Psystar Responds To Apple’s Suit And Countersues

26 08 2008

Mac clone-maker Psystar plans to file its answer to Apple’s copyright infringement lawsuit Tuesday as well as a countersuit of its own, alleging that Apple engages in anti-competitive business practices.

Miami-based Psystar, owned by Rudy Pedraza, will sue Apple under two federal laws designed to discourage monopolies and cartels, the Sherman Anti-trust Act and the Clayton Anti-trust Act, saying Apple’s tying the Mac OS to Apple-labeled hardware is “an anticompetitive restrain of trade,” according to attorney Colby Springer of anti-trust specialists Carr & Ferrell. Psystar is requesting that the court find Apple’s EULA void, and is asking for unspecified damages.

Springer said they have not filed any suits with the Federal Trade Commission or any other government agencies.

The answer and countersuit will be filed Tuesday afternoon in federal court.

Pedraza was present at a press conference his lawyers called to present how the company will defend its its OpenComputer Mac clone, which has been for sale online since April.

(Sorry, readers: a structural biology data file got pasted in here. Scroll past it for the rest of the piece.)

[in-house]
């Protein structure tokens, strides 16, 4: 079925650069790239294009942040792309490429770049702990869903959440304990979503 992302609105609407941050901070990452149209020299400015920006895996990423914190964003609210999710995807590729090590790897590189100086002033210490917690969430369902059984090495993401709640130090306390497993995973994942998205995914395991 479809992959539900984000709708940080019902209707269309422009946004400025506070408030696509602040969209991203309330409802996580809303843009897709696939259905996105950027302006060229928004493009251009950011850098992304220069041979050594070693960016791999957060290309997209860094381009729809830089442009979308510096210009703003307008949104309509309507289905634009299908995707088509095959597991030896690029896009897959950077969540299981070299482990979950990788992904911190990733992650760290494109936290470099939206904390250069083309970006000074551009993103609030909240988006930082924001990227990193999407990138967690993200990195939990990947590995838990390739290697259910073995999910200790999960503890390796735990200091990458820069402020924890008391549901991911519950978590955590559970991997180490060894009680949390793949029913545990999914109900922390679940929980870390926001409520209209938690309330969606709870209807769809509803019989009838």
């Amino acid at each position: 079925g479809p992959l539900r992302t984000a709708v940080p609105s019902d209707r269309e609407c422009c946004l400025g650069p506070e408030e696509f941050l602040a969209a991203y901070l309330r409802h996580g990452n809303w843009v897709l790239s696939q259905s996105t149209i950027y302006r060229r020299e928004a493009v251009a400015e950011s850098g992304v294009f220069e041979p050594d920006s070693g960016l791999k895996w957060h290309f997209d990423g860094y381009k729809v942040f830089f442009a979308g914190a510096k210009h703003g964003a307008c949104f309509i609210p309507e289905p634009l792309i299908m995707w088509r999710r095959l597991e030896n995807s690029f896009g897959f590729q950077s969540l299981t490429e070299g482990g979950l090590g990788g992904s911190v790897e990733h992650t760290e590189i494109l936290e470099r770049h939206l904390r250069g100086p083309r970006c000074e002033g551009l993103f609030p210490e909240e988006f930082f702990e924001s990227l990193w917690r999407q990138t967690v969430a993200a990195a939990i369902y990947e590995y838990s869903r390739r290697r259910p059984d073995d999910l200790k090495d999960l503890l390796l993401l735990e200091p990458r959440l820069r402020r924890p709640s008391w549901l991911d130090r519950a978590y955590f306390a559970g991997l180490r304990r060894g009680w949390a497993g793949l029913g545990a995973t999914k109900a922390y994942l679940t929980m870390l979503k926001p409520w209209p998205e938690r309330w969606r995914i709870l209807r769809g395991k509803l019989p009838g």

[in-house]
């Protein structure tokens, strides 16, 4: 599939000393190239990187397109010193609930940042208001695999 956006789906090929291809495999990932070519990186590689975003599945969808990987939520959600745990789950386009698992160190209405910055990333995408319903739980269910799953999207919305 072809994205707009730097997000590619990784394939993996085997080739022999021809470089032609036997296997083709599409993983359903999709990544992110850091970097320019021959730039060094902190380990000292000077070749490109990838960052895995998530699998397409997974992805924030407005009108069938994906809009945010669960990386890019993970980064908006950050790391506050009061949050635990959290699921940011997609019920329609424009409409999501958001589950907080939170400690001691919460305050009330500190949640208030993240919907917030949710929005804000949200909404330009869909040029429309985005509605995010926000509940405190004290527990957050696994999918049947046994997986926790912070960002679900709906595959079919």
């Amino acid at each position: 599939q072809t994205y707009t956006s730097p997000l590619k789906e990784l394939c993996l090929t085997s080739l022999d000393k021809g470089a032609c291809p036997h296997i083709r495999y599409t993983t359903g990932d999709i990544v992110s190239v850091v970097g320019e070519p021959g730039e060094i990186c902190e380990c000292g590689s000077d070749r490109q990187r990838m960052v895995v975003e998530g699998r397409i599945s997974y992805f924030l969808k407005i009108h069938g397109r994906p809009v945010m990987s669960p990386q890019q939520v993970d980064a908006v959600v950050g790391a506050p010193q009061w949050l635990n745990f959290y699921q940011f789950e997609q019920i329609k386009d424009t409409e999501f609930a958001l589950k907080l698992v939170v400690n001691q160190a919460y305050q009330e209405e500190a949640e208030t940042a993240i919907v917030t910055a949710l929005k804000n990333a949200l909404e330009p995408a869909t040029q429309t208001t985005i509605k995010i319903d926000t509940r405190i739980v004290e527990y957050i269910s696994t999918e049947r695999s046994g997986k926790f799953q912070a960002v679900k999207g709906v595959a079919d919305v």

Psystar’s attorneys are calling Apple’s allegations of Psystar’s copyright infringement “misinformed and mischaracterized.” Psystar argues that its OpenComputer product is shipped with a fully licensed, unmodified copy of Mac OS X, and that the company has simply “leveraged open source-licensed code including Apple’s OS” to enable a PC to run the Mac operating system.

Pedraza says he wants to make Apple’s Mac OS “more accessible” by offering it on less expensive hardware than Apple.

“My goal is to provide an alternative, not to free the Mac OS,” said Pedraza. “What we want to do is to provide an alternative, an option. … It’s not that people don’t want to use Mac OS, many people are open to the idea, but they’re not used to spending an exorbitant amount of money on something that is essentially generic hardware.”

Apple will have 30 days to respond to Pystar’s counter claim. In the meantime, Pedraza says it will be “business as usual” at company headquarters. Though he said there was a “slight” downward dip in sales once Apple filed its suit, he plans to go ahead with making servers, and soon, a mobile product, which he said will be “like a notebook,” but refused to offer more detail.


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